Katyn: Justice Delayed or Justice Denied? Report of the Cleveland Experts' Meeting
Scharf, Michael P., Szonert-Binienda, Maria, Case Western Reserve Journal of International Law
I. INTRODUCTION II. CHARACTERIZATION OF THE KATYN CRIME III. ACCOUNTABILITY FOR THE KATYN CRIME IV. RECONCILIATION THROUGH DISCLOSURE, DISSEMINATION & ACCOUNTABILITY A. USSR/Russian Federation B. The United States V. REMEDIES AT THE GOVERNMENTAL LEVEL A. Poland 1. Prosecution for the Katyn Crime 2. Regional Forums a. The European Union b. Council of Europe 3. United Nations a. International Court of Justice b. Establishment of a Commission of Experts or Special Tribunal 4. Dissemination of Truth B. USSR/Russian Federation 1. Prosecute the Katyn crime as an international crime 2. Refrain from justifying the Katyn crime 3. Provide adequate legal remedies to victims' families 4. Provide Poland with symbolic monetary compensation 5. Reimburse Poland for the cost of building & maintaining cemeteries of the victims 6. Establish the Katyn Museum & correct history books C. The United States 1. Consider implementing the Madden Commission's recommendations 2. Assure full disclosure of all Katyn-related materials 3. Assure dissemination of knowledge on Katyn 4. U.S. Congressional Resolution as moral compensation 5. U.S. Helsinki Commission VI. REMEDIES FOR PRIVATE PARTIES A. European Court of Human Rights B. U.S. Alien Tort Statute C. Alternatives to the Alien Tort Statute VII. OTHER REMEDIES AND APPROACHES A. Non-Governmental Organizations B. Academic Community
The Katyn massacre of 1940 involved murders at the Katyn forest and in other locations throughout the Soviet Union of about 22,000 Polish officers, prisoners of war, and members of the Polish leading elite, combined with mass deportations of the victims' families and hundreds of thousands of Polish citizens to the remote provinces of the Soviet Union. (1) For fifty years, the massacres in the Katyn forest and other locations were subject to massive cover-up and obfuscation operations. (2) Initially the Soviet Union blamed the Nazis for the murders, saying that the killings took place in 1941 when the territory was in German hands. It was not until 1990 that the Russian government admitted that the executions actually took place in 1940 and were carried out by the Soviet secret police. (3) In 1990, Russian prosecutors launched a criminal investigation into the murder of 22,000 Polish officers and prisoners, but the case was classified as an ordinary crime of "exceeding official authority" and was terminated in 2004 on the ground of the application of the ten-year statute of limitations. (4) Records and findings were classified as top secret, (5) and it appeared that the tragedy would once again be subject to "historical amnesia."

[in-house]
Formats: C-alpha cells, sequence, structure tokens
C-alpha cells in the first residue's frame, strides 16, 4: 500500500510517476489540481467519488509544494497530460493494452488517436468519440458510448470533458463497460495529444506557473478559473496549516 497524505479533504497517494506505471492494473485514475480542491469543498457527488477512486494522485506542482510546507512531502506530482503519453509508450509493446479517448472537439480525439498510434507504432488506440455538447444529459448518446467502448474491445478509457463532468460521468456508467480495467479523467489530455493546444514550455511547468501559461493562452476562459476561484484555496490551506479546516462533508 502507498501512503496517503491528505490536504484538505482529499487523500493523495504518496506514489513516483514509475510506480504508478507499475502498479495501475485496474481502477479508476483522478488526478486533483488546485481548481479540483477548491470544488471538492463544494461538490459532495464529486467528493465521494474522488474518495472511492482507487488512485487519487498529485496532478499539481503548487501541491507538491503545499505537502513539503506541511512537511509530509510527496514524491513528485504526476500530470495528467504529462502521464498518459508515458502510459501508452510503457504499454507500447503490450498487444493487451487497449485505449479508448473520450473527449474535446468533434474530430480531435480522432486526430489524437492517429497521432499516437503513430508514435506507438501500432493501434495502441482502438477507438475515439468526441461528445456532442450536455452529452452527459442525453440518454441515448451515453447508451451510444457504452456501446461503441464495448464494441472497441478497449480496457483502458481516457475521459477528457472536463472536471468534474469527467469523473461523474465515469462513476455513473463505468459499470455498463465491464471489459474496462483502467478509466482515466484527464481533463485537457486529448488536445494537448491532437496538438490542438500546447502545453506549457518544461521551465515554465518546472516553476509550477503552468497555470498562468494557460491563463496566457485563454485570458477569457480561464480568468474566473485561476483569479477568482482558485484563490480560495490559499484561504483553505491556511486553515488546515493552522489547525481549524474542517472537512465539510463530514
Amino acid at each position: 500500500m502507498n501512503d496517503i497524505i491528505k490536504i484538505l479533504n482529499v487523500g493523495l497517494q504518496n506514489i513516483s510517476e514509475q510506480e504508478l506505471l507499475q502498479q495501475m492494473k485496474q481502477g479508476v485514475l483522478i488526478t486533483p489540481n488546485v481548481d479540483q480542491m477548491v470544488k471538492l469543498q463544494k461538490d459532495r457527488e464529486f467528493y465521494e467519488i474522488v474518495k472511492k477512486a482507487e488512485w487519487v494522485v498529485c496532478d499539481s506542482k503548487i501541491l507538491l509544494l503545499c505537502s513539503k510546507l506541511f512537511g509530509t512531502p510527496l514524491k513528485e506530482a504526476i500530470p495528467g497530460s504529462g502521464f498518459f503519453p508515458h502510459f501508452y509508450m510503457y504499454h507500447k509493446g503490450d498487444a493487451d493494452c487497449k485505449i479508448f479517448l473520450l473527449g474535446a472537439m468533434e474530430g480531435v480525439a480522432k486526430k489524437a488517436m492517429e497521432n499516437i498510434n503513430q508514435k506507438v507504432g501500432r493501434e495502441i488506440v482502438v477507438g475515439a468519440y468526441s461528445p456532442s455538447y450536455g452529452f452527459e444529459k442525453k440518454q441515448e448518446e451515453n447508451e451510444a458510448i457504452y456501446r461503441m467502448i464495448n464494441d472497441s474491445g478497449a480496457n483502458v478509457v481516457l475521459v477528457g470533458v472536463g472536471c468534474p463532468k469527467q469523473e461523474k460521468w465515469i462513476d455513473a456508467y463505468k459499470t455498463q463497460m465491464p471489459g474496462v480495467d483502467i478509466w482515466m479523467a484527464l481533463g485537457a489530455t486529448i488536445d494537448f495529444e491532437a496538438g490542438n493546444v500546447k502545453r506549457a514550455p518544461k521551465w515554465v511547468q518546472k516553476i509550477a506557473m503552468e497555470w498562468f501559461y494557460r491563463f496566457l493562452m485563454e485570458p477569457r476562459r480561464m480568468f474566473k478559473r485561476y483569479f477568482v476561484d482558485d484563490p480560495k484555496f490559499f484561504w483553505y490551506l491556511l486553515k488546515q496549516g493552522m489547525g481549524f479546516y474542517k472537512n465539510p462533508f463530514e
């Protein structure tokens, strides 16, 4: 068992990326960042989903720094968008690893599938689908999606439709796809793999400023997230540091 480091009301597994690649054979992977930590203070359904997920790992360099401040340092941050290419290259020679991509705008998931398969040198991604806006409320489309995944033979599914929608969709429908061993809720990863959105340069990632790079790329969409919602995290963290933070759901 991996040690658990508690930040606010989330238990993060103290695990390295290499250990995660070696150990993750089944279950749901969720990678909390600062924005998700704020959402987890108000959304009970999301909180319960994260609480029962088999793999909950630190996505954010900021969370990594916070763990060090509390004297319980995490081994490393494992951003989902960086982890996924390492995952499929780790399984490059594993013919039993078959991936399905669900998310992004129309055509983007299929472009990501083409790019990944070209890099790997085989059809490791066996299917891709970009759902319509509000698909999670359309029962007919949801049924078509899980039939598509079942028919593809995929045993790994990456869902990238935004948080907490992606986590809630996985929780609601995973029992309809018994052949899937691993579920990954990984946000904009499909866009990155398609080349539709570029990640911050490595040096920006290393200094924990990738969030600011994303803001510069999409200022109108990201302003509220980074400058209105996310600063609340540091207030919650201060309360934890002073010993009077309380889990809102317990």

On February 4-5, 2011, in commemoration of the 70th anniversary of the Katyn massacre, the Frederick K. Cox International Law Center and the Libra Institute, Inc. hosted a Symposium and Experts Meeting at Case Western Reserve University School of Law. This provided an opportunity to bring together leading international experts in jurisprudence, international criminal law, and the Katyn crime, as well as representatives from Poland and Russia in order to debate the law and policy related to Katyn in a neutral setting. During four panel-style discussions on the first day, a diverse group of highly qualified scholars presented and discussed Polish, Russian, and third-party views on the Katyn murders. The second day of the meeting consisted of a round-table discussion with all the expert participants.
The Cleveland Symposium and Experts' Meeting was chaired by Michael P. Scharf, Director of the Cox Center and the John Deaver Drinko--Baker & Hostetler Professor of Law at Case Western Reserve University School of Law. …